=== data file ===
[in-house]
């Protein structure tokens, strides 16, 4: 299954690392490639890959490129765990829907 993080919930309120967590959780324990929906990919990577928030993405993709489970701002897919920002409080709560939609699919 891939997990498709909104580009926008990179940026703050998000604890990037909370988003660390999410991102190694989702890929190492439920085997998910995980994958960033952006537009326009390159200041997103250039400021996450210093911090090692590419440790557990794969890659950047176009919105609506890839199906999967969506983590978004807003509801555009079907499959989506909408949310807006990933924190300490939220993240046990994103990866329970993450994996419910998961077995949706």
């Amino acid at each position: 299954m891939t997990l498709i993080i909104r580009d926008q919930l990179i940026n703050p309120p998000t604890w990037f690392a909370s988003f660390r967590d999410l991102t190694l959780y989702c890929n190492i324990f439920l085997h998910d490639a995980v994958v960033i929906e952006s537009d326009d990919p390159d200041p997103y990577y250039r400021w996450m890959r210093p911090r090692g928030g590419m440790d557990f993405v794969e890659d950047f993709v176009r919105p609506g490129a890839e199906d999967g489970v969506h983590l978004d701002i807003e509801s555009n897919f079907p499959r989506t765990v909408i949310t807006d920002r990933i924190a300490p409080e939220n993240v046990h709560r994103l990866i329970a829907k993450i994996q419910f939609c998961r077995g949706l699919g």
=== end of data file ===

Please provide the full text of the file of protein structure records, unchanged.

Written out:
[in-house]
């Protein structure tokens, strides 16, 4: 299954690392490639890959490129765990829907 993080919930309120967590959780324990929906990919990577928030993405993709489970701002897919920002409080709560939609699919 891939997990498709909104580009926008990179940026703050998000604890990037909370988003660390999410991102190694989702890929190492439920085997998910995980994958960033952006537009326009390159200041997103250039400021996450210093911090090692590419440790557990794969890659950047176009919105609506890839199906999967969506983590978004807003509801555009079907499959989506909408949310807006990933924190300490939220993240046990994103990866329970993450994996419910998961077995949706």
């Amino acid at each position: 299954m891939t997990l498709i993080i909104r580009d926008q919930l990179i940026n703050p309120p998000t604890w990037f690392a909370s988003f660390r967590d999410l991102t190694l959780y989702c890929n190492i324990f439920l085997h998910d490639a995980v994958v960033i929906e952006s537009d326009d990919p390159d200041p997103y990577y250039r400021w996450m890959r210093p911090r090692g928030g590419m440790d557990f993405v794969e890659d950047f993709v176009r919105p609506g490129a890839e199906d999967g489970v969506h983590l978004d701002i807003e509801s555009n897919f079907p499959r989506t765990v909408i949310t807006d920002r990933i924190a300490p409080e939220n993240v046990h709560r994103l990866i329970a829907k993450i994996q419910f939609c998961r077995g949706l699919g």